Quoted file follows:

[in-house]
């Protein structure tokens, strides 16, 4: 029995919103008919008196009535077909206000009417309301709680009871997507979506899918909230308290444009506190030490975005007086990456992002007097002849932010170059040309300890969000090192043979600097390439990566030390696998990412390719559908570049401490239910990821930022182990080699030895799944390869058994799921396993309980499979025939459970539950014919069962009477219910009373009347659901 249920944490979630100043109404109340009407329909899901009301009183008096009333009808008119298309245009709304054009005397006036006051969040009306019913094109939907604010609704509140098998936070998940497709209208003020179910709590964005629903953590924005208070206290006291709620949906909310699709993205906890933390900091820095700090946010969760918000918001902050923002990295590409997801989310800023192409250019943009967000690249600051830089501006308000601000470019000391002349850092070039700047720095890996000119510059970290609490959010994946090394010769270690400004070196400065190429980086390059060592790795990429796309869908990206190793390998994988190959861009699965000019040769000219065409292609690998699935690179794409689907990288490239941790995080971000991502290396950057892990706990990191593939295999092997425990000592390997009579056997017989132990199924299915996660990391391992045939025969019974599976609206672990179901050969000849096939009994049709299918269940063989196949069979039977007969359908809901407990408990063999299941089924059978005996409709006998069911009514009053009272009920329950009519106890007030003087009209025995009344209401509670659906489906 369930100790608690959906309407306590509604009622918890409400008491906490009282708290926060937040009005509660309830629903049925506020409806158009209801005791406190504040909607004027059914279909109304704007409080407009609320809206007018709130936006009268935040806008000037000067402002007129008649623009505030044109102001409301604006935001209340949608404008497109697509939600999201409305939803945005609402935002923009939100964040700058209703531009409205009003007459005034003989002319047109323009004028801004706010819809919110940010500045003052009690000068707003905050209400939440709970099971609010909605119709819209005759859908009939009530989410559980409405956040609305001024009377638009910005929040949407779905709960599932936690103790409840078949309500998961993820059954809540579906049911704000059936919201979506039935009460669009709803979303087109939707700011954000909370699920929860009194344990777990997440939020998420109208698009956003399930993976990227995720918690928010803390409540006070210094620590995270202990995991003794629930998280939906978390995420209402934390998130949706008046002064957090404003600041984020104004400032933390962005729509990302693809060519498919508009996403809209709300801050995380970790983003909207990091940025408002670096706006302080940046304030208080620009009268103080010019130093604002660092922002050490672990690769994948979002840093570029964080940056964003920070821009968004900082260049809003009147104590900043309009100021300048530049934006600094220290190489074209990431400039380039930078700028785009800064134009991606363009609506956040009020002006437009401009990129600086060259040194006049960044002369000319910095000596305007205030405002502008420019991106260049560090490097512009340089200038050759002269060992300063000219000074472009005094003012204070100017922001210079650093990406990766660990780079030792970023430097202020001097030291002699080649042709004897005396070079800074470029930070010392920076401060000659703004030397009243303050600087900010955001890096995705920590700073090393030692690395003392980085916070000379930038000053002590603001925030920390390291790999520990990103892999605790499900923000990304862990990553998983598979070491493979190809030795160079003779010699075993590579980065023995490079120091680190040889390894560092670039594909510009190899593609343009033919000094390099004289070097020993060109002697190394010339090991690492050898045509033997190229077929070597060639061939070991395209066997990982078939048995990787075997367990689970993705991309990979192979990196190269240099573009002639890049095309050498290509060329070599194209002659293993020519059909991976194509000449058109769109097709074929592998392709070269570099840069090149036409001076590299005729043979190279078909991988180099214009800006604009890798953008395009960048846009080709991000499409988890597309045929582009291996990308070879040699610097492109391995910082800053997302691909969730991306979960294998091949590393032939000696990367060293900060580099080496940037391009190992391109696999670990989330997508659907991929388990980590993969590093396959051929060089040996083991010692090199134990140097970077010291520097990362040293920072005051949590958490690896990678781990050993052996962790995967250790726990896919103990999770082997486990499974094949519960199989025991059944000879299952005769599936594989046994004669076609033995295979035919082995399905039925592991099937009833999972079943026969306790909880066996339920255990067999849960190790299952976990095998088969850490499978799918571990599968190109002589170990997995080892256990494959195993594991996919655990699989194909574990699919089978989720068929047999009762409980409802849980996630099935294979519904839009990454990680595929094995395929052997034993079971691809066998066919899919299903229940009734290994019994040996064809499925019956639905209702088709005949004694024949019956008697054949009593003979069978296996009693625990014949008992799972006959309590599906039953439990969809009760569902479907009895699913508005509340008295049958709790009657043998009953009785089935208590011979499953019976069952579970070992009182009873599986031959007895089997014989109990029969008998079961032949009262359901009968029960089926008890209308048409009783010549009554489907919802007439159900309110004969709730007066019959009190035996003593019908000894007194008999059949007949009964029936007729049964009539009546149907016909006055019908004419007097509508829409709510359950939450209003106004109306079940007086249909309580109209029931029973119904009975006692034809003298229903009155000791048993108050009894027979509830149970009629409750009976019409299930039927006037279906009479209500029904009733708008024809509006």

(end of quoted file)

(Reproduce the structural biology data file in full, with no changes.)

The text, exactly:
[in-house]
């Protein structure tokens, strides 16, 4: 029995919103008919008196009535077909206000009417309301709680009871997507979506899918909230308290444009506190030490975005007086990456992002007097002849932010170059040309300890969000090192043979600097390439990566030390696998990412390719559908570049401490239910990821930022182990080699030895799944390869058994799921396993309980499979025939459970539950014919069962009477219910009373009347659901 249920944490979630100043109404109340009407329909899901009301009183008096009333009808008119298309245009709304054009005397006036006051969040009306019913094109939907604010609704509140098998936070998940497709209208003020179910709590964005629903953590924005208070206290006291709620949906909310699709993205906890933390900091820095700090946010969760918000918001902050923002990295590409997801989310800023192409250019943009967000690249600051830089501006308000601000470019000391002349850092070039700047720095890996000119510059970290609490959010994946090394010769270690400004070196400065190429980086390059060592790795990429796309869908990206190793390998994988190959861009699965000019040769000219065409292609690998699935690179794409689907990288490239941790995080971000991502290396950057892990706990990191593939295999092997425990000592390997009579056997017989132990199924299915996660990391391992045939025969019974599976609206672990179901050969000849096939009994049709299918269940063989196949069979039977007969359908809901407990408990063999299941089924059978005996409709006998069911009514009053009272009920329950009519106890007030003087009209025995009344209401509670659906489906 369930100790608690959906309407306590509604009622918890409400008491906490009282708290926060937040009005509660309830629903049925506020409806158009209801005791406190504040909607004027059914279909109304704007409080407009609320809206007018709130936006009268935040806008000037000067402002007129008649623009505030044109102001409301604006935001209340949608404008497109697509939600999201409305939803945005609402935002923009939100964040700058209703531009409205009003007459005034003989002319047109323009004028801004706010819809919110940010500045003052009690000068707003905050209400939440709970099971609010909605119709819209005759859908009939009530989410559980409405956040609305001024009377638009910005929040949407779905709960599932936690103790409840078949309500998961993820059954809540579906049911704000059936919201979506039935009460669009709803979303087109939707700011954000909370699920929860009194344990777990997440939020998420109208698009956003399930993976990227995720918690928010803390409540006070210094620590995270202990995991003794629930998280939906978390995420209402934390998130949706008046002064957090404003600041984020104004400032933390962005729509990302693809060519498919508009996403809209709300801050995380970790983003909207990091940025408002670096706006302080940046304030208080620009009268103080010019130093604002660092922002050490672990690769994948979002840093570029964080940056964003920070821009968004900082260049809003009147104590900043309009100021300048530049934006600094220290190489074209990431400039380039930078700028785009800064134009991606363009609506956040009020002006437009401009990129600086060259040194006049960044002369000319910095000596305007205030405002502008420019991106260049560090490097512009340089200038050759002269060992300063000219000074472009005094003012204070100017922001210079650093990406990766660990780079030792970023430097202020001097030291002699080649042709004897005396070079800074470029930070010392920076401060000659703004030397009243303050600087900010955001890096995705920590700073090393030692690395003392980085916070000379930038000053002590603001925030920390390291790999520990990103892999605790499900923000990304862990990553998983598979070491493979190809030795160079003779010699075993590579980065023995490079120091680190040889390894560092670039594909510009190899593609343009033919000094390099004289070097020993060109002697190394010339090991690492050898045509033997190229077929070597060639061939070991395209066997990982078939048995990787075997367990689970993705991309990979192979990196190269240099573009002639890049095309050498290509060329070599194209002659293993020519059909991976194509000449058109769109097709074929592998392709070269570099840069090149036409001076590299005729043979190279078909991988180099214009800006604009890798953008395009960048846009080709991000499409988890597309045929582009291996990308070879040699610097492109391995910082800053997302691909969730991306979960294998091949590393032939000696990367060293900060580099080496940037391009190992391109696999670990989330997508659907991929388990980590993969590093396959051929060089040996083991010692090199134990140097970077010291520097990362040293920072005051949590958490690896990678781990050993052996962790995967250790726990896919103990999770082997486990499974094949519960199989025991059944000879299952005769599936594989046994004669076609033995295979035919082995399905039925592991099937009833999972079943026969306790909880066996339920255990067999849960190790299952976990095998088969850490499978799918571990599968190109002589170990997995080892256990494959195993594991996919655990699989194909574990699919089978989720068929047999009762409980409802849980996630099935294979519904839009990454990680595929094995395929052997034993079971691809066998066919899919299903229940009734290994019994040996064809499925019956639905209702088709005949004694024949019956008697054949009593003979069978296996009693625990014949008992799972006959309590599906039953439990969809009760569902479907009895699913508005509340008295049958709790009657043998009953009785089935208590011979499953019976069952579970070992009182009873599986031959007895089997014989109990029969008998079961032949009262359901009968029960089926008890209308048409009783010549009554489907919802007439159900309110004969709730007066019959009190035996003593019908000894007194008999059949007949009964029936007729049964009539009546149907016909006055019908004419007097509508829409709510359950939450209003106004109306079940007086249909309580109209029931029973119904009975006692034809003298229903009155000791048993108050009894027979509830149970009629409750009976019409299930039927006037279906009479209500029904009733708008024809509006």